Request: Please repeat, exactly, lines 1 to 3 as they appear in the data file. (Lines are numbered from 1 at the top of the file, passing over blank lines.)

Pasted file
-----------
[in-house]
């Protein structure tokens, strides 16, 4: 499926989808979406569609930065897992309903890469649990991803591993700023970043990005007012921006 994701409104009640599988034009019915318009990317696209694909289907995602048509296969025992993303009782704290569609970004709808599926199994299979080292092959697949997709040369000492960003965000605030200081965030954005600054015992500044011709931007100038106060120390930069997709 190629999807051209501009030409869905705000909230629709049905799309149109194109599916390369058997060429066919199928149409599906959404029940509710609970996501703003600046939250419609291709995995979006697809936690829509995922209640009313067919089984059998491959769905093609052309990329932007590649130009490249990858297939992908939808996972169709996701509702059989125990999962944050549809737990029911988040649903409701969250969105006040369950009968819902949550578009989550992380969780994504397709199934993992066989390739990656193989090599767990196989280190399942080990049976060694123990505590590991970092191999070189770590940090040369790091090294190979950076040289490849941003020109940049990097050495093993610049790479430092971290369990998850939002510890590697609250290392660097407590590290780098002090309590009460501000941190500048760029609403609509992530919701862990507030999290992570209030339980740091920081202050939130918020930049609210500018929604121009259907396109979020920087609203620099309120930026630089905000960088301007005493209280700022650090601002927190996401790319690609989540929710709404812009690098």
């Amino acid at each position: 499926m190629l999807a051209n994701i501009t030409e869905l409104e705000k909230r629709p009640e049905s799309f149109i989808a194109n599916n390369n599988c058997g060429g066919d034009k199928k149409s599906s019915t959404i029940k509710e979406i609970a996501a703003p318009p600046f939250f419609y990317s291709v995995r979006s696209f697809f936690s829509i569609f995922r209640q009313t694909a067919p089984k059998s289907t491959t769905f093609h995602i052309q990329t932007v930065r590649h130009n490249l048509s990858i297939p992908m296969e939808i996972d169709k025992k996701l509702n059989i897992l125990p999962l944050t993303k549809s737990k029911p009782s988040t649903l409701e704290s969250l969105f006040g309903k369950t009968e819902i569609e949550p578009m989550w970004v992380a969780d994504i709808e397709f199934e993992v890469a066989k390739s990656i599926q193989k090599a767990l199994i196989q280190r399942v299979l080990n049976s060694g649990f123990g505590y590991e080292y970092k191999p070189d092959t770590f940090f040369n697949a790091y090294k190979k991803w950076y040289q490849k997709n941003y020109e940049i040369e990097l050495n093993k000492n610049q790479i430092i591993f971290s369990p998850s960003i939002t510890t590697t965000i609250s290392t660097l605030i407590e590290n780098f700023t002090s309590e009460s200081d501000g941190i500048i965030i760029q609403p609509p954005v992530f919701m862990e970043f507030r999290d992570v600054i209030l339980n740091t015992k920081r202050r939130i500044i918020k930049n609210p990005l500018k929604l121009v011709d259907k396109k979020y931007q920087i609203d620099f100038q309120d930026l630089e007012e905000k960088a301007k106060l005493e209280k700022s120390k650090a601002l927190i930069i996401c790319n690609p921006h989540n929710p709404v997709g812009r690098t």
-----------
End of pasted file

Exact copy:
[in-house]
């Protein structure tokens, strides 16, 4: 499926989808979406569609930065897992309903890469649990991803591993700023970043990005007012921006 994701409104009640599988034009019915318009990317696209694909289907995602048509296969025992993303009782704290569609970004709808599926199994299979080292092959697949997709040369000492960003965000605030200081965030954005600054015992500044011709931007100038106060120390930069997709 190629999807051209501009030409869905705000909230629709049905799309149109194109599916390369058997060429066919199928149409599906959404029940509710609970996501703003600046939250419609291709995995979006697809936690829509995922209640009313067919089984059998491959769905093609052309990329932007590649130009490249990858297939992908939808996972169709996701509702059989125990999962944050549809737990029911988040649903409701969250969105006040369950009968819902949550578009989550992380969780994504397709199934993992066989390739990656193989090599767990196989280190399942080990049976060694123990505590590991970092191999070189770590940090040369790091090294190979950076040289490849941003020109940049990097050495093993610049790479430092971290369990998850939002510890590697609250290392660097407590590290780098002090309590009460501000941190500048760029609403609509992530919701862990507030999290992570209030339980740091920081202050939130918020930049609210500018929604121009259907396109979020920087609203620099309120930026630089905000960088301007005493209280700022650090601002927190996401790319690609989540929710709404812009690098």
């Amino acid at each position: 499926m190629l999807a051209n994701i501009t030409e869905l409104e705000k909230r629709p009640e049905s799309f149109i989808a194109n599916n390369n599988c058997g060429g066919d034009k199928k149409s599906s019915t959404i029940k509710e979406i609970a996501a703003p318009p600046f939250f419609y990317s291709v995995r979006s696209f697809f936690s829509i569609f995922r209640q009313t694909a067919p089984k059998s289907t491959t769905f093609h995602i052309q990329t932007v930065r590649h130009n490249l048509s990858i297939p992908m296969e939808i996972d169709k025992k996701l509702n059989i897992l125990p999962l944050t993303k549809s737990k029911p009782s988040t649903l409701e704290s969250l969105f006040g309903k369950t009968e819902i569609e949550p578009m989550w970004v992380a969780d994504i709808e397709f199934e993992v890469a066989k390739s990656i599926q193989k090599a767990l199994i196989q280190r399942v299979l080990n049976s060694g649990f123990g505590y590991e080292y970092k191999p070189d092959t770590f940090f040369n697949a790091y090294k190979k991803w950076y040289q490849k997709n941003y020109e940049i040369e990097l050495n093993k000492n610049q790479i430092i591993f971290s369990p998850s960003i939002t510890t590697t965000i609250s290392t660097l605030i407590e590290n780098f700023t002090s309590e009460s200081d501000g941190i500048i965030i760029q609403p609509p954005v992530f919701m862990e970043f507030r999290d992570v600054i209030l339980n740091t015992k920081r202050r939130i500044i918020k930049n609210p990005l500018k929604l121009v011709d259907k396109k979020y931007q920087i609203d620099f100038q309120d930026l630089e007012e905000k960088a301007k106060l005493e209280k700022s120390k650090a601002l927190i930069i996401c790319n690609p921006h989540n929710p709404v997709g812009r690098t």